Introduction to Proofs

Proofs are the heart of mathematics. If you are a math major, then you must come to terms with proofs--you must be able to read, understand and write them. What is the secret? What magic do you need to know? The short answer is: there is no secret, no mystery, no magic. All that is needed is some common sense and a basic understanding of a few trusted and easy to understand techniques.

The Structure of a Proof

The basic structure of a proof is easy: it is just a series of statements, each one being either And that is all. Occasionally there will be the clarifying remark, but this is just for the reader and has no logical bearing on the structure of the proof.

A well written proof will flow. That is, the reader should feel as though they are being taken on a ride that takes them directly and inevitably to the desired conclusion without any distractions about irrelevant details. Each step should be clear or at least clearly justified. A good proof is easy to follow.

When you are finished with a proof, apply the above simple test to every sentence: is it clearly (a) an assumption or (b) a justified conclusion? If the sentence fails the test, maybe it doesn't belong in the proof.

An Example: The Irrationality of the Square Root of 2

In order to write proofs, you must be able to read proofs. See if you can follow the proof below. Don't worry about how you would have (or would not have) come up with the idea for the proof. Read the proof with an eye towards the criteria listed above. Is each sentence clearly an assumption or a conclusion? Does the proof flow? Was the theorem in fact proved?

Before we begin the proof, let's recall a few definitions. A real number is called rational if it can be expressed as the ratio of two integers: p/q. The ancient Greeks thought that all numbers were rational. A number that is not rational would be called irrational. You probably believe that p is irrational. (It might surprise you that this is not easy to prove.) When the Greeks proved that the square root of 2 is not a rational number, the very foundations of arithmetic were called into question. This is one of the reasons that Greek geometry subsequently flourished--all numbers could be treated geometrically without reference to rationality.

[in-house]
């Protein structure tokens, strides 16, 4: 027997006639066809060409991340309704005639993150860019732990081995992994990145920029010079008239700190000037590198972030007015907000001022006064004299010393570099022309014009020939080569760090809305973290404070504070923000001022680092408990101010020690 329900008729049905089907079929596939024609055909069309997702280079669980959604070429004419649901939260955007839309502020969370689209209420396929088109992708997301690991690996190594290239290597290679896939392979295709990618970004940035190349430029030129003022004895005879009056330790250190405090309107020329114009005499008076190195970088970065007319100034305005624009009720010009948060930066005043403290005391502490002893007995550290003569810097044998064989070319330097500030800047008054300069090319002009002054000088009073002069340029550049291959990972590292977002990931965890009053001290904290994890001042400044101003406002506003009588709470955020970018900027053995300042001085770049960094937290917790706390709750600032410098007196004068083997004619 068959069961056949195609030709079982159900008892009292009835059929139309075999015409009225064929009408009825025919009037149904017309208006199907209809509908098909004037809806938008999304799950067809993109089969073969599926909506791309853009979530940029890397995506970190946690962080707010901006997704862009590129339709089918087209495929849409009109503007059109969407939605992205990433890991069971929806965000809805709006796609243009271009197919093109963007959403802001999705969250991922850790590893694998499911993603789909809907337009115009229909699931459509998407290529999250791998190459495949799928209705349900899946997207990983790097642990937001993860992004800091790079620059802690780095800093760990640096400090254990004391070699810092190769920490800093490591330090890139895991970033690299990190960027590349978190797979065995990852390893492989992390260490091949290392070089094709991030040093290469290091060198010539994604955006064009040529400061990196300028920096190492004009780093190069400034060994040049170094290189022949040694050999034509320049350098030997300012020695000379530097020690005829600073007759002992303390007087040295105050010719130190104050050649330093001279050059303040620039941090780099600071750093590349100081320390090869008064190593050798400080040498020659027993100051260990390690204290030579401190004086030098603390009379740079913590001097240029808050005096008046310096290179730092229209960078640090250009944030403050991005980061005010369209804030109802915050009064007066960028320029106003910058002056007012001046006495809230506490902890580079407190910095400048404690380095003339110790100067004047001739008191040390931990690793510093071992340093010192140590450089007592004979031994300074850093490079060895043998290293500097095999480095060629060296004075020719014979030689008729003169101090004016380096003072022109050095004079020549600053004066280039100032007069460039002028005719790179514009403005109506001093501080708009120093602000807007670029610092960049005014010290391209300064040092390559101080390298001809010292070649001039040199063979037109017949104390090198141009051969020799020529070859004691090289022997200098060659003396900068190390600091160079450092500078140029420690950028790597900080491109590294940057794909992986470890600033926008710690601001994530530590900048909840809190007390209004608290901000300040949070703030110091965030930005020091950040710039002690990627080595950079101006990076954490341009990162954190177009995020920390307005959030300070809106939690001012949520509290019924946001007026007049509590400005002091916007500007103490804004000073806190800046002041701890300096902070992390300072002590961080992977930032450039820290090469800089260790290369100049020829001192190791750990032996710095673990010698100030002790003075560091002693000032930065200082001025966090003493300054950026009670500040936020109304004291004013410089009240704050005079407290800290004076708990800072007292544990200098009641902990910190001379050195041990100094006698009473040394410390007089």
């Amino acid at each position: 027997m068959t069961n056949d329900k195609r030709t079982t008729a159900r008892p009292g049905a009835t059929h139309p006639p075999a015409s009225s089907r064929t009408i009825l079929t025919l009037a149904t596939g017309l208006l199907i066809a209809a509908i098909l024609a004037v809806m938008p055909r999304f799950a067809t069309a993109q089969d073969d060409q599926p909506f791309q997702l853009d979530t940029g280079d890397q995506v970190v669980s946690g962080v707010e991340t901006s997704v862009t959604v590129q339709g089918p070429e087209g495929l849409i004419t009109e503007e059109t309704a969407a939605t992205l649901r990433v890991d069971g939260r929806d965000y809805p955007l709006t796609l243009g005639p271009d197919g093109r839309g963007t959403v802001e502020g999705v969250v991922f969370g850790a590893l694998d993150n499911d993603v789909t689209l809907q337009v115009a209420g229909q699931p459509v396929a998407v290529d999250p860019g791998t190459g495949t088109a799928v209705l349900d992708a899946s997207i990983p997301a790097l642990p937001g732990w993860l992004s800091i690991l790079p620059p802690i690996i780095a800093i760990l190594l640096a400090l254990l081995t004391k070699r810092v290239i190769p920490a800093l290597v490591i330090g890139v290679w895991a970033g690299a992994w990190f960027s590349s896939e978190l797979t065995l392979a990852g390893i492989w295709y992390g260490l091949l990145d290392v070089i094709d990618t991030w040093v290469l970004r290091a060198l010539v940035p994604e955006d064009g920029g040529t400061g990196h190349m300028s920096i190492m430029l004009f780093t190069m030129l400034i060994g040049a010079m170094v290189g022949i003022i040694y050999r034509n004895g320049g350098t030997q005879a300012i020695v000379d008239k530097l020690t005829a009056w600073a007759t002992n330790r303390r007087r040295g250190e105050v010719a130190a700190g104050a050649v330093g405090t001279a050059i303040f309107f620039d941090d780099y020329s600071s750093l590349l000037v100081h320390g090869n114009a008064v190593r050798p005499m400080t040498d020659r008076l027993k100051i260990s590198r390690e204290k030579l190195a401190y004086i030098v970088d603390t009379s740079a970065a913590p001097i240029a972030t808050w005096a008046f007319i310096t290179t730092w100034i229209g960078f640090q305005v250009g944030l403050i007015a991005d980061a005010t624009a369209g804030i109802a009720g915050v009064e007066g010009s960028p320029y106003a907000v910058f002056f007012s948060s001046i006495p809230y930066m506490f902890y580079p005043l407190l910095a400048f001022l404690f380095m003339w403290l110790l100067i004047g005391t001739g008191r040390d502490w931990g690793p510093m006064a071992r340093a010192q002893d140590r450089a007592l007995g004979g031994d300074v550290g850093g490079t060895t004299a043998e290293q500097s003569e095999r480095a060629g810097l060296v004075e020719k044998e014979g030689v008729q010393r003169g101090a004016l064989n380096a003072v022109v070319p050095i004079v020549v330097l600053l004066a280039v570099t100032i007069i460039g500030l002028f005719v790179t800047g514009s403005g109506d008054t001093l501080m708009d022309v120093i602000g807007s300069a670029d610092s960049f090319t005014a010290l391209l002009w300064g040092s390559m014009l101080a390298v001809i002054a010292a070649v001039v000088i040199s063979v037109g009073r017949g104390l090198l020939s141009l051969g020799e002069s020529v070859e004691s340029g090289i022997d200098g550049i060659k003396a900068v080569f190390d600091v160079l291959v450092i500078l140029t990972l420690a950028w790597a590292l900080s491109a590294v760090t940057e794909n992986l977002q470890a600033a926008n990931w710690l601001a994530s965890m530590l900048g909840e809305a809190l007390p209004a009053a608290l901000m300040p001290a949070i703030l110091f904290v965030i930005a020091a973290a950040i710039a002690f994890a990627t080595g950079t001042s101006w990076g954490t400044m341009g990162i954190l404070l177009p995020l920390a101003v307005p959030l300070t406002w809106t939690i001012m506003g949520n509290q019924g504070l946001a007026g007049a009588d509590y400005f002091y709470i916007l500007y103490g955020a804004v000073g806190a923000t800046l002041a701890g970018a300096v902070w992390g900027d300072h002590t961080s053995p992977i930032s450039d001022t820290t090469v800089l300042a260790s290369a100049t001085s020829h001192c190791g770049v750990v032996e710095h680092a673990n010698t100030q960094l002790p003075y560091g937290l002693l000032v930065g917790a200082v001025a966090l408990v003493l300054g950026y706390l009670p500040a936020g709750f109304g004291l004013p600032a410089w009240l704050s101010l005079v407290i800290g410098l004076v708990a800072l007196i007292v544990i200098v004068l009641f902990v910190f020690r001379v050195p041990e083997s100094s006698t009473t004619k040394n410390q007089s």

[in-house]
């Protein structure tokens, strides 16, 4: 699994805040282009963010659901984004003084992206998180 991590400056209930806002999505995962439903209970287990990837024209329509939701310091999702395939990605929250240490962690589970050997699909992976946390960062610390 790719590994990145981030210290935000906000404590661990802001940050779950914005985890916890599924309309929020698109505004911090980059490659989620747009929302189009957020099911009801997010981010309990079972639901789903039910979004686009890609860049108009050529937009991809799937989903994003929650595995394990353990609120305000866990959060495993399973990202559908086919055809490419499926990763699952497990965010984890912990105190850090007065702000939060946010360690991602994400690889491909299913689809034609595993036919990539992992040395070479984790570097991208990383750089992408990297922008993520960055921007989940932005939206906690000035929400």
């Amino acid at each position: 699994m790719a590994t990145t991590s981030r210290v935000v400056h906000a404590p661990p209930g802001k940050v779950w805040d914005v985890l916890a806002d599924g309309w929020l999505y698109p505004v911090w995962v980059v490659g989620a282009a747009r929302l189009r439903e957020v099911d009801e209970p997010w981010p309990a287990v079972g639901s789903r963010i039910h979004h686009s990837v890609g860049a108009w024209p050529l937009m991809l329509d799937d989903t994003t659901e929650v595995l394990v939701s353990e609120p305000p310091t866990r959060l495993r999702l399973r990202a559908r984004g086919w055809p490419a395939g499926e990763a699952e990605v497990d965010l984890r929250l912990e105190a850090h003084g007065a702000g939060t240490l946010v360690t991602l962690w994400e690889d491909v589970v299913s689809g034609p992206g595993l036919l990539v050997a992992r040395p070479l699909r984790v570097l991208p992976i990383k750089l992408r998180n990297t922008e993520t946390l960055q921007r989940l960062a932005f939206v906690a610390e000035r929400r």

Another fact that we will need is the Fundamental Theorem of Arithmetic. This exciting sounding theorem is nothing more than the fact that every positive integer has a unique representation as a product of prime numbers. The technique of proof we will use is proof by contradiction . You do not need any specialized knowledge to understand what this means. It is very simple. We will assume that the square root of 2 is a rational number and then arrive at a contradiction. Make sure you understand every line of the proof.

Theorem. The square root of 2 is an irrational number.

Proof. Let's represent the square root of 2 by s. Then, by definition, s satisfies the equation

s2 = 2.

If s were a rational number, then we could write

s = p/q

where p and q are a pair of integers. Infact, by dividing out the common multiple if neccessary, we may even assume p and q have no common multiple (other than 1). If we now substitute this into the first equation we obtain, after a little algebra, the equation

p2 = 2 q2 .

But now, by the Fundamental Theorem of Arithmetic, 2 must appear in the prime factorization of the number p2 (since it appears in the same number 2 q2). Since 2 itself is a prime number, 2 must then appear in the prime factorization of the number p. But then, 22 would appear in the prime factoriztion of p2, and hence in 2 q2. By dividing out a 2, it then appears that 2 is in the prime factorization of q2. Like before (with p2) we can now conclude 2 is a prime factor of q. But now we have p and q sharing a prime factor, namely 2. This violates our assumption above (see if you can find it) that p and q have no common multiple other than 1.


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